Infosecurity Europe 2015, one of The State of Security’s top 10 conferences in information security, may be over but now is the perfect time for industry professionals to internalize all of the findings shared at the conference. One such piece of research that demands our attention is the 2015 Information Security Breaches Survey.
Commissioned by the HM Government, the 2015 Information Security Breaches Survey was conducted by PwC in association with Infosecurity Europe 2015 and Reed Exhibitions. More than 650 UK corporations across all economic sectors responded to the survey, which proceeded via the use of two online questionnaires and “sticky sessions.”
below are three key takeaways of the study.
Key Finding #1: Breaches Are Increasing In Number, Scale, And Cost
According to the 2015 Information Security Breaches Survey, the number of security breaches has increased in the past year, whereas the scale and cost have nearly doubled.
This trend is highlighted by the fact that 90 percent of large organizations and 71 percent of small businesses that responded to the survey reported a breach this past year. These figures are up from 81 percent and 71 percent, respectively, as compared to last year.
On a positive note, the average number of breaches per year has decreased from 16 incidents for large organizations to 14; for small businesses, breaches have also decreased from six to four since 2014. The survey also indicates that distributed denial of service (DDoS) attacks have dropped across the board.
Even so, 59 percent of respondents expect to see more security incidents this year than they did previously. Additionally, each of these breaches will constitute a greater financial burden for larger organizations, given the rise in a the average cost of a breach from £600,000 – £1.15 million last year to approximately £1.46 million – £3.14 million this year.
Key Finding #2: Infosec Spending Is Expected To Decrease
Another key finding of the 2015 Information Security Breaches Survey reveals that 44 percent of both large and small businesses increased their spending in information security last year, which is down from 53 percent and 27 percent, respectively, in 2014.
Additionally, estimates suggest that this downward trend in increased infosec spending will not change over the next year: 46 percent of large organizations and 7 percent of small businesses expect their information security spending to increase in the next year, which is down from 51 percent and 42 percent, respectively, last year.
Two areas in particular, cyber insurance and threat intelligence, are seeing a decrease in investments from all respondents. Nearly 40 percent of large organizations and 27 percent of small businesses currently have cyber insurance (which is down from 52 percent and 35 percent, respectively, a year ago).
Also, whereas 69 percent of respondents planned to invest or were invested in threat intelligence in 2014, only 63 percent planned to invest this year.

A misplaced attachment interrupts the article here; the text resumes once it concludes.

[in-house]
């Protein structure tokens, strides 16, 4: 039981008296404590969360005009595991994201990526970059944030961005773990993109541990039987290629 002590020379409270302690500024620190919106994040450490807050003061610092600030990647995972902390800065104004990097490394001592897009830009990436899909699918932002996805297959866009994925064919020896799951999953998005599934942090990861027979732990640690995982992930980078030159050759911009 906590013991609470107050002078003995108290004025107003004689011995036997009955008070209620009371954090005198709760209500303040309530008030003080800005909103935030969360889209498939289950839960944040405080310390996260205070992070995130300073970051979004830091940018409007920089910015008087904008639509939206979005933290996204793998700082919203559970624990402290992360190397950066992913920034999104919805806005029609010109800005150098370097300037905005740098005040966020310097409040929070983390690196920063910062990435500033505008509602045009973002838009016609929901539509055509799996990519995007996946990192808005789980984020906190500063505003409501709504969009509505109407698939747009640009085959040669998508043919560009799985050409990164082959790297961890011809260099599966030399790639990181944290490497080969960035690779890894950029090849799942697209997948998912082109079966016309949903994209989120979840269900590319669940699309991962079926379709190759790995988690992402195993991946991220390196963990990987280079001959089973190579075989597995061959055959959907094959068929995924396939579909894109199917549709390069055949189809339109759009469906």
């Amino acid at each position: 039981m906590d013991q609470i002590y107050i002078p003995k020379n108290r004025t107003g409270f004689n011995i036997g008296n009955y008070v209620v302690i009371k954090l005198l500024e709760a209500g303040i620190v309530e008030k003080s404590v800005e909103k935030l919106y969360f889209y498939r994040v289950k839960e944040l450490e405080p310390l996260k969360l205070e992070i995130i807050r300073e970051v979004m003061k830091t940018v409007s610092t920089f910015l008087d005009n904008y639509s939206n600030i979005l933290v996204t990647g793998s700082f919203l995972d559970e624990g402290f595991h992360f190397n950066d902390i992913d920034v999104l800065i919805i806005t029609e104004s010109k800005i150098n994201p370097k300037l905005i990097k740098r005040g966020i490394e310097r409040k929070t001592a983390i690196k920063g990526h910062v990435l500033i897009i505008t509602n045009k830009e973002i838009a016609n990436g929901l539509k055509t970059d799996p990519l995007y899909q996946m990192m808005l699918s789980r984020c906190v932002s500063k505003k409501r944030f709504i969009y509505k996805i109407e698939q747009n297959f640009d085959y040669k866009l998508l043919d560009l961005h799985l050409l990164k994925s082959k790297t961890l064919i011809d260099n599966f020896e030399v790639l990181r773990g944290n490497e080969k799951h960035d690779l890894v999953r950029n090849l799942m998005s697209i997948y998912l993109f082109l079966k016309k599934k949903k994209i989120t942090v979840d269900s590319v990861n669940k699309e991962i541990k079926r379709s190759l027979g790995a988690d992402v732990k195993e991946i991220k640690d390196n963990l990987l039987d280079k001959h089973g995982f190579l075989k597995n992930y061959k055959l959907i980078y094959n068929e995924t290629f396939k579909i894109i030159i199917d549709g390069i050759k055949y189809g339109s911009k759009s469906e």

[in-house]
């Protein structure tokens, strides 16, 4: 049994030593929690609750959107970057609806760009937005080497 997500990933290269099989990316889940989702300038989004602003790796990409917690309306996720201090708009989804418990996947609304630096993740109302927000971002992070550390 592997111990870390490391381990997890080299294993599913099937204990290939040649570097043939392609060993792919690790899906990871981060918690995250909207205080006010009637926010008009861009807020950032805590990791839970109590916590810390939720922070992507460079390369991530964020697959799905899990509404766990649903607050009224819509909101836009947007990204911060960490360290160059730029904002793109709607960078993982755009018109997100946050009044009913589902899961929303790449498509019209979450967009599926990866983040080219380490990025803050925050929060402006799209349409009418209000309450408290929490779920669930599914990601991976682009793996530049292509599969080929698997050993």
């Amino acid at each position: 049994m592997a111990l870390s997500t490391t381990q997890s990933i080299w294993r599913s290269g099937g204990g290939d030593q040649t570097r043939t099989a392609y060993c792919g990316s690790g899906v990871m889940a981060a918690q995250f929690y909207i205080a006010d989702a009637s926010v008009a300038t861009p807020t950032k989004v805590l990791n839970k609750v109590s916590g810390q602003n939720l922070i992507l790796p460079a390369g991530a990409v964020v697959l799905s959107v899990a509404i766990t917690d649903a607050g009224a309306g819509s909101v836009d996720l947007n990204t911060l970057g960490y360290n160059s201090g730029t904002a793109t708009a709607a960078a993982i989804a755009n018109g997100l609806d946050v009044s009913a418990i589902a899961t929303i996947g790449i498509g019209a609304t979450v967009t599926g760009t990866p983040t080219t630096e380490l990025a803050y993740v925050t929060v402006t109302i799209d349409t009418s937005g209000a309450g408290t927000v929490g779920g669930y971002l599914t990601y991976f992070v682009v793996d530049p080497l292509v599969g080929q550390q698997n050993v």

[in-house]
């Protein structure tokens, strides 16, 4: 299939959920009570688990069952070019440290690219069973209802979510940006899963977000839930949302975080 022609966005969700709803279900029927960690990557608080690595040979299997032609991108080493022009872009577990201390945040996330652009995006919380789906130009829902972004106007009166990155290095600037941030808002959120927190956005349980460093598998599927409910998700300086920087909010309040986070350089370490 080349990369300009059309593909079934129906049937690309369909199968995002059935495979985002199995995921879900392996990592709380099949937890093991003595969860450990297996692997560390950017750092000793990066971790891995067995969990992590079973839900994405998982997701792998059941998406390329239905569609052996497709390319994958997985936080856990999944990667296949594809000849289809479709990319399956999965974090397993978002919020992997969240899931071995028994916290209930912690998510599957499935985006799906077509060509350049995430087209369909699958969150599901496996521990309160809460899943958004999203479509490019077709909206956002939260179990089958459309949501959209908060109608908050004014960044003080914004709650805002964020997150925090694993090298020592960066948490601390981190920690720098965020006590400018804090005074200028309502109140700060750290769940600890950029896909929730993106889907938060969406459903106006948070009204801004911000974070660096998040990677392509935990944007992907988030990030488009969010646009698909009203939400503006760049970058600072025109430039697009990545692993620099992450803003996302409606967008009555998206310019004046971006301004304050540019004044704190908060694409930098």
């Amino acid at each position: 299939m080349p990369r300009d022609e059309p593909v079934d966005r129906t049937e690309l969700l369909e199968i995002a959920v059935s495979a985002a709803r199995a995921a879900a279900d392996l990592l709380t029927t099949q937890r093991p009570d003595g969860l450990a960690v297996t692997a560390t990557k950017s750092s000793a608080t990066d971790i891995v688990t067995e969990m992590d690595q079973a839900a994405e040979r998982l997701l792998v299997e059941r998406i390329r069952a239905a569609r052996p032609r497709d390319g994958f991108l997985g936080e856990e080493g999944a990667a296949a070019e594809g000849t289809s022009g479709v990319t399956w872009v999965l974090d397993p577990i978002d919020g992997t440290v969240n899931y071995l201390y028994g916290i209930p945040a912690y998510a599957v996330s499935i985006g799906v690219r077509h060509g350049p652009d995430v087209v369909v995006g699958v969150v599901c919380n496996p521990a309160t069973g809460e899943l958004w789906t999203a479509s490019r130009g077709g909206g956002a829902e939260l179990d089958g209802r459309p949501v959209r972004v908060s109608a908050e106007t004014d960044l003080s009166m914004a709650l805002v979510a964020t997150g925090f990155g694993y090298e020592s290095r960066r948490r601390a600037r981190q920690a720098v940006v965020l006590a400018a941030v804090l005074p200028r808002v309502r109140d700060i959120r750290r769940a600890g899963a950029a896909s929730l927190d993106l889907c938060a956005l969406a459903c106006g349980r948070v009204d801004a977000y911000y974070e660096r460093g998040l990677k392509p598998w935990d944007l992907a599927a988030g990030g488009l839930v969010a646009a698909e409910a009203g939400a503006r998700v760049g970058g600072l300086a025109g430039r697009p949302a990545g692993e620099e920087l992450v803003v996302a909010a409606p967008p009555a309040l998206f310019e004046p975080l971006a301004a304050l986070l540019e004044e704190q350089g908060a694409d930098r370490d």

These trends may partially reflect the fact that one-third of large organizations say that responsibility for ensuring data protection is still unclear.
Key Finding #3: The Human Factor Is Still a Relevant Security Liability
The third and final noteworthy finding of the survey reveals that despite efforts to increase awareness among staff members, people are as likely to be the cause of breaches as are viruses and other types of malicious software.
In the past year, the number of UK organizations who have invested in staff awareness programs has increased. For example, 32 percent of respondents follow the HMG “Ten Steps to Cyber Security,” which is up from 26 percent last year. Furthermore, 49 percent of both large and small organizations are now badged or are currently working towards receiving accreditation under the Cyber Essentials or Cyber Essentials Plus programs.
This organization-wide focus towards security is reflected in the fact that 72 percent of large organizations and 63 percent of small businesses now provide ongoing security awareness training, which is up from 68 percent and 54 percent, respectively, in 2014.
Even so, the number of organizations to report a breach due to human error has grown.
Three-fourths of organizations and nearly a third of small businesses cited human error as the cause of at least one breach, which is up from 58 percent and 22 percent , respectively, last year. Half of respondents also revealed that the worst breaches they experienced were caused by inadvertent human error—up from 31 percent in the year previous.
Although it sought out the responses of UK corporations only, the 2015 Information Security Breaches Survey may reflect wider trends that stretch across national boundaries.
Organizations have made significant progress in the past year towards protecting their corporate and their customers’ data. However, given the increase in breaches this past year, it is clear that businesses must continue to seek out and mitigate security risks if they are to meet the ever-evolving online threat landscape.
To read about the additional findings of the 2015 Information Security Breaches Survey, please click here.